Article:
The role of native contact topology in the folding of a TIM barrel model based on the α-subunit of tryptophan synthase (αTS) from Salmonella typhimurium (Protein Data Bank structure 1BKS) was studied using both equilibrium and kinetic simulations. Equilibrium simulations of αTS reveal the population of two intermediate ensembles, I1 and I2, during unfolding/refolding at the folding temperature, Tf = 335 K. Equilibrium intermediate I1 demonstrates discrete structure in regions α0-β6 whereas intermediate I2 is a loose ensemble of states with N-terminal structure varying from at least β1-β3 (denoted I2A) to α0-β4 at most (denoted I2B). The structures of I1 and I2 match well with the two intermediate states detected in equilibrium folding experiments of Escherichia coli αTS. Kinetic folding simulations of αTS reveal the sequential population of four intermediate ensembles, I120Q, I200Q, I300Q, and I360Q, during refolding. Kinetic intermediates I120Q, I200Q, and I300Q are highly similar to equilibrium αTS intermediates I2A, I2B, and I1, respectively, consistent with kinetic experiments on αTS from E. coli. A small population (∼10%) of kinetic trajectories are trapped in the I120Q intermediate ensemble and require a slow and complete unfolding step to properly refold. Both the on-pathway and off-pathway I120Q intermediates show structure in β1-β3, which is also strikingly consistent with kinetic folding experiments of αTS. In the off-pathway intermediate I120Q, helix α2 is wrapped in a nonnative chiral arrangement around strand β3, sterically preventing the subsequent folding step between β3 and β4. These results demonstrate the success of combining kinetic and equilibrium simulations of minimalist protein models to explore TIM barrel folding and the folding of other large proteins.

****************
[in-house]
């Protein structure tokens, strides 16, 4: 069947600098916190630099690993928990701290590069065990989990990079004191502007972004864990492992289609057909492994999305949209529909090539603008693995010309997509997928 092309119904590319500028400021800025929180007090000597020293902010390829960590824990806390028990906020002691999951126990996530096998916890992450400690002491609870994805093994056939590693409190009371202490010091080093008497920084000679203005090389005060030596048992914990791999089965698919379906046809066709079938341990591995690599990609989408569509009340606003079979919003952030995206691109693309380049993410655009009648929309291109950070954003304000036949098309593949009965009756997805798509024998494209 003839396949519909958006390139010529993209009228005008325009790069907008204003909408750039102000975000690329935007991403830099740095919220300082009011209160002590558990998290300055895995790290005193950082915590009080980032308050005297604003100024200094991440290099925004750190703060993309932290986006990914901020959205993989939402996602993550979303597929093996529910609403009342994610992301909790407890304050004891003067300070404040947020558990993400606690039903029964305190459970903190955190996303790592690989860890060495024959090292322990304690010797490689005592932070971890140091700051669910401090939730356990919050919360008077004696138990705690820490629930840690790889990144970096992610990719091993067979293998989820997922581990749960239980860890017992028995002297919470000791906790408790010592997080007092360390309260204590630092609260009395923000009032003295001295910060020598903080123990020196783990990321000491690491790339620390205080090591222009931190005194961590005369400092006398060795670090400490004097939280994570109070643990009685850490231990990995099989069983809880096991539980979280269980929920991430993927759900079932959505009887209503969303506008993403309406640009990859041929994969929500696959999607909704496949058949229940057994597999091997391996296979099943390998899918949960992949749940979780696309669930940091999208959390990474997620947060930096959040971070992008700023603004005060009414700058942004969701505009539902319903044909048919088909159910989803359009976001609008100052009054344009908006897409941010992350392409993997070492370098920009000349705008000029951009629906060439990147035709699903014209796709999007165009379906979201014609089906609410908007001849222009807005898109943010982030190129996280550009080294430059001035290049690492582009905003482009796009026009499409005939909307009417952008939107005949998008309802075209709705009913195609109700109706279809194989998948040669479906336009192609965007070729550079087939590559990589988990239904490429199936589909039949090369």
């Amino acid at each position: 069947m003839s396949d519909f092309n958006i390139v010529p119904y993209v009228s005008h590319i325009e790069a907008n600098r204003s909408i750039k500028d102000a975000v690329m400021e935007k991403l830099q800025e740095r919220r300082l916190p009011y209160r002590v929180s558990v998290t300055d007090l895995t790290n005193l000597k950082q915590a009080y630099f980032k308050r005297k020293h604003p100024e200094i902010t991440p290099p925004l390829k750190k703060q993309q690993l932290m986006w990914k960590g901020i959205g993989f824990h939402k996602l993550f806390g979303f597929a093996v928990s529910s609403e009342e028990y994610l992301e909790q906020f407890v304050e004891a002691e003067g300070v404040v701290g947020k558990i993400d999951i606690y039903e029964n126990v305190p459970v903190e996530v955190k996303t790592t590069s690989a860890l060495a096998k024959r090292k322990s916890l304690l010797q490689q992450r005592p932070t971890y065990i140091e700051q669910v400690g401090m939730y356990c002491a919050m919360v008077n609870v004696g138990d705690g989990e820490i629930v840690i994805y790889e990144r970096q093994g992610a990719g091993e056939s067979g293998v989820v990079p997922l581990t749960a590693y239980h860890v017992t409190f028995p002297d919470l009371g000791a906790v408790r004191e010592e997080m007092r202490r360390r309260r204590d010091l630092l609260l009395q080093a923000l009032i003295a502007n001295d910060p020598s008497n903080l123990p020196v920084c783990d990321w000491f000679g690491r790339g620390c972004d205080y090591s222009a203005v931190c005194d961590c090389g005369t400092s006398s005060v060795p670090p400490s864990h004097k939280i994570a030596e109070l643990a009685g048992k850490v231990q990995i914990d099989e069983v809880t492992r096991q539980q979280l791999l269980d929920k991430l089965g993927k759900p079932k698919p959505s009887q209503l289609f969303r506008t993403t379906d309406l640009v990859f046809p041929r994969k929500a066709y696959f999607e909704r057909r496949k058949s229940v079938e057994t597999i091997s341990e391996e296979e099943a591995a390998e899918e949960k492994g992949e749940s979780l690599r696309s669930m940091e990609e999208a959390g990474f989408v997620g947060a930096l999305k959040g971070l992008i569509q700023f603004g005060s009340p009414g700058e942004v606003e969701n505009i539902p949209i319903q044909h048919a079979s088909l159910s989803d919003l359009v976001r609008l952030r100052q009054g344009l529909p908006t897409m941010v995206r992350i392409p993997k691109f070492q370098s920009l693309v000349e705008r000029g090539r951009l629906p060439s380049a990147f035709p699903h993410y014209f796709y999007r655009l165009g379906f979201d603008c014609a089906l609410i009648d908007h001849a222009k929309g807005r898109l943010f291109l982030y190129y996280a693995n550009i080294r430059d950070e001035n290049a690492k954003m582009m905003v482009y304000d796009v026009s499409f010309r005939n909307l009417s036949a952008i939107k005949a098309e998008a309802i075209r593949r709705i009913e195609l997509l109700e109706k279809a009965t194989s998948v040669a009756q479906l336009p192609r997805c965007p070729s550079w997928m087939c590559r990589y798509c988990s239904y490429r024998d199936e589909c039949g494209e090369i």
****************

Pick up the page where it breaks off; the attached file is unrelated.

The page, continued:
Available at: http://works.bepress.com/john_finke/26/